Maulana Merajuddin, a former member of parliament from South Waziristan Agency and head of the JUI-F in the FATA region, was shot dead in May 2010 in Tank District of KP. Merajuddin was a key figure in the government’s talks with tribal elders and militants, and he helped to broker peace deals in South Waziristan Agency in 2005 and 2007. Maulana Salimullah, a leader of the JUI-F, was shot dead by unidentified assailants in Karak District of KP on May 29, 2010.
Similarly, another former member of parliament from South Waziristan Agency, Maulana Noor Muhammad Wazir, was killed along with 30 other people in a suicide attack at a mosque in Wana in South Waziristan on August 24, 2010. Muhammad was also an influential figure who had several times acted as a negotiator between the Pakistani Taliban and the government, but was opposed to the presence of Uzbek militants in the region, providing support to dislodge them.
Haji Khan Afzal, the former district mayor of Hangu District in KP and a central leader of the JUI-F, was killed on September 18, 2009, when a bomb ripped through a mosque in Kach Bazaar Killay in Hangu. Afzal played an important role in freeing government employees and others kidnapped by the TTP during and after clashes with Pakistan’s security forces in the Doaba area of Kohat District in 2009.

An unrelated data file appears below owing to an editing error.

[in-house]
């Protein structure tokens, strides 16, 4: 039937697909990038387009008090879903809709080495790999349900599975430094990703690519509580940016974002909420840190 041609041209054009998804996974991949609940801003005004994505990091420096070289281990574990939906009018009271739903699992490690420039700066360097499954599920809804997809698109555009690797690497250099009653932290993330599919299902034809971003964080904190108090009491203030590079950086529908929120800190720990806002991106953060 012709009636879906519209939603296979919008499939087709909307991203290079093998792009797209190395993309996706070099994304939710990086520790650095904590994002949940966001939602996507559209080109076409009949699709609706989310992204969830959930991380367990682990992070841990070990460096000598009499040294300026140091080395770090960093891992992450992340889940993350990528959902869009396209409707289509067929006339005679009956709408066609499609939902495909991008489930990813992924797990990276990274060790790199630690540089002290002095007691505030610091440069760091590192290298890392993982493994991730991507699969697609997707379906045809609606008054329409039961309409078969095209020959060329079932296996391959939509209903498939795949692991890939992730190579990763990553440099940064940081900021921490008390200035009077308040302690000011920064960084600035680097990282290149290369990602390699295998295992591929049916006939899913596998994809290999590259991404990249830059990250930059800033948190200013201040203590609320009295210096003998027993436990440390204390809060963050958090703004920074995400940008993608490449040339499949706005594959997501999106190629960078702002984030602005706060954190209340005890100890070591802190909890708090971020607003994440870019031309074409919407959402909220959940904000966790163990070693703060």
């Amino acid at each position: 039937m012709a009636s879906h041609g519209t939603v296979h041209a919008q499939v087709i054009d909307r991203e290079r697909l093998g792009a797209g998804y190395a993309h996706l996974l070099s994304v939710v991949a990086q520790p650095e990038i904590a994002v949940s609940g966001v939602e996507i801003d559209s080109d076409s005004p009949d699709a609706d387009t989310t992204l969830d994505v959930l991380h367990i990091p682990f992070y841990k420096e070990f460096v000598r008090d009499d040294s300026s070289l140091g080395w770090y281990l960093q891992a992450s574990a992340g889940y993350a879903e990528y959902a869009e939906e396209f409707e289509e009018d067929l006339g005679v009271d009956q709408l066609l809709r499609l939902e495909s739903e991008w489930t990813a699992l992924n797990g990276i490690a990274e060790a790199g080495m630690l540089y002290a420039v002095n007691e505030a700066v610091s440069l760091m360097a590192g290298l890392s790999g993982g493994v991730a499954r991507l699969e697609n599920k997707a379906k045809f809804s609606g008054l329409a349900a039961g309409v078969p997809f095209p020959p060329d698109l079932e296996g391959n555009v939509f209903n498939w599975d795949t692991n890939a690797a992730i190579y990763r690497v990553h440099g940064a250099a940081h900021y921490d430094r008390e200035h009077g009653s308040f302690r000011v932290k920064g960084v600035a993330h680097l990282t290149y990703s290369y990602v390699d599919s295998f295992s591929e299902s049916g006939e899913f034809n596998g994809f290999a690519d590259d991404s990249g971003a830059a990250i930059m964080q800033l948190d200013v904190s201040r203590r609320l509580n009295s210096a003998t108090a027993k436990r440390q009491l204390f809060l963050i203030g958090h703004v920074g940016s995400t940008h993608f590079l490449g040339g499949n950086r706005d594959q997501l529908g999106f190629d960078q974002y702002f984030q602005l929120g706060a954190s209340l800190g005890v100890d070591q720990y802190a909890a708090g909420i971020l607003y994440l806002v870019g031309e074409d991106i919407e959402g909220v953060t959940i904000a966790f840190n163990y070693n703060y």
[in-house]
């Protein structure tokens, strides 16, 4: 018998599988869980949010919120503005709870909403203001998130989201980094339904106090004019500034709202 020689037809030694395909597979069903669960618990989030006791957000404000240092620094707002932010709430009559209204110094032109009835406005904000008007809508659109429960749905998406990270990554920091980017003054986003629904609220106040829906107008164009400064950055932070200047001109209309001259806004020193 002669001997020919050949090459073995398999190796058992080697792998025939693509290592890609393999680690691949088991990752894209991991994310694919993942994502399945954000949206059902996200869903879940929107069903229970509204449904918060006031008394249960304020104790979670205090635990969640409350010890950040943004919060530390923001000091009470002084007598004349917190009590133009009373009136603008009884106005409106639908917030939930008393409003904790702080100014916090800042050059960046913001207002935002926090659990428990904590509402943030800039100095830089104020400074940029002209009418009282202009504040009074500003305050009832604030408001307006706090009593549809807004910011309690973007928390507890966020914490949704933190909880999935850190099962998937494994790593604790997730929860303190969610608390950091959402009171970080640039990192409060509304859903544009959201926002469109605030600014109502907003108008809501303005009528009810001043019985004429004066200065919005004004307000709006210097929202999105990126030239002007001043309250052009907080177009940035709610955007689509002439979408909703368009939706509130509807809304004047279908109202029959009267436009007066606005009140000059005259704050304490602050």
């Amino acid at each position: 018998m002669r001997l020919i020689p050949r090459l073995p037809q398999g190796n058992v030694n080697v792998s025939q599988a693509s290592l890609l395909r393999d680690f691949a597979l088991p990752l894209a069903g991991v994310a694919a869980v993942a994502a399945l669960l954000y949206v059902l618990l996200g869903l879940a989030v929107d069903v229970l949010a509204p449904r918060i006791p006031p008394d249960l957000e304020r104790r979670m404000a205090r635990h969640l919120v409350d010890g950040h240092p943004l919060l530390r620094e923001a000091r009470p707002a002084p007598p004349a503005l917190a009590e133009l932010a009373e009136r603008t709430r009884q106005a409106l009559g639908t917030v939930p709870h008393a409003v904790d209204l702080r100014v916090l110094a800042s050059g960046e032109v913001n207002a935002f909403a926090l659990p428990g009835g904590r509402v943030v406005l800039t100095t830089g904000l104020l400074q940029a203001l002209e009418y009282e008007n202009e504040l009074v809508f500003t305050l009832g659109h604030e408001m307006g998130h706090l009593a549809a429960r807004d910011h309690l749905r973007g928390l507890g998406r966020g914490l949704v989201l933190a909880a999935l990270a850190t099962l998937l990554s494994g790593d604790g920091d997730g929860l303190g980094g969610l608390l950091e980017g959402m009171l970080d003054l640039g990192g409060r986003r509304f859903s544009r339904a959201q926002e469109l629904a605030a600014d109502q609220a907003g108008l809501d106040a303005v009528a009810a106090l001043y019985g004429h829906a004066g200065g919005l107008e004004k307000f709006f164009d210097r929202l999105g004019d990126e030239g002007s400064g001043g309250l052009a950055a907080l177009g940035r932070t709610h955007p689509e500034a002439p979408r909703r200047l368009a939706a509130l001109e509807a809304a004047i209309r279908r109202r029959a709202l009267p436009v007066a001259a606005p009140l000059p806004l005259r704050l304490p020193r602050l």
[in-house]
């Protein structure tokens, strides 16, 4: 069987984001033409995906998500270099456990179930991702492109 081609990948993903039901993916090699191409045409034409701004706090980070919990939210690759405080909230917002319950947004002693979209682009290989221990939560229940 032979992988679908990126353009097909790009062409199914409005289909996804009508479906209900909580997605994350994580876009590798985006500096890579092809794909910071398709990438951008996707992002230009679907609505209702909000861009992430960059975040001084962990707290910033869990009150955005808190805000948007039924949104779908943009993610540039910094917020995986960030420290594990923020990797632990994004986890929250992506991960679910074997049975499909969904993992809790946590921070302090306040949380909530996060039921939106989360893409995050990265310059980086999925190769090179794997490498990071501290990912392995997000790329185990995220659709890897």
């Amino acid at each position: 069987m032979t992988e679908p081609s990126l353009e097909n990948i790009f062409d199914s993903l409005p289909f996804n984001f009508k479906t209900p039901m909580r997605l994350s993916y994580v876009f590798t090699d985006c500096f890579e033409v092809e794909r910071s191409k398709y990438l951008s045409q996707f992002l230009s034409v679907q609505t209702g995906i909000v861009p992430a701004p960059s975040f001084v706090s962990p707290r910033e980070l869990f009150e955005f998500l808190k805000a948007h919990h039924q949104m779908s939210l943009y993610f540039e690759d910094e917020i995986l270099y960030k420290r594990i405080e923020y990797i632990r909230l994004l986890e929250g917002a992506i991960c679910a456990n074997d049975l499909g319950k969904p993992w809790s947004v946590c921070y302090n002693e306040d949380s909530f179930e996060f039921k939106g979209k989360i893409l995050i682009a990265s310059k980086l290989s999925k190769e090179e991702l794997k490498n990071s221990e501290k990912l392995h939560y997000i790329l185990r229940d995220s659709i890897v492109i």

Then, in 2012, the most egregious attacks on the JUI-F occurred. On March 30, militants attempted to assassinate JUI-F head Fazlur Rahman near Swabi District in KP. The following day in Charsadda District, militants again tried to assassinate Rahman. Both attempts failed.
Although political killings are part of Pakistan’s history, attacks on the pro-Taliban JUI-F—especially on Rahman himself—are especially peculiar. The assassination attempts on Rahman came days after leaked U.S. State Department cables revealed that the JUI-F leader purportedly wanted to mediate between the United States and the Afghan Taliban in 2007. After this disclosure, Afghan Taliban militants and the al-Qa`ida leadership reportedly decided to sever links with the JUI-F. Some experts believe that this development could be one of the causes for the attempts on Rahman’s life. Other analysts believe that the attacks on the JUI-F’s leadership are a result of a growing ideological divide among Pakistani Taliban militants concerning the legitimacy of the Pakistani state. Pakistani Taliban militants openly denounce democracy and label the Pakistani state “un-Islamic,” while the JUI-F supports democratic means as well as the authority of the Pakistani state. Indeed, it participated in the ruling coalition government.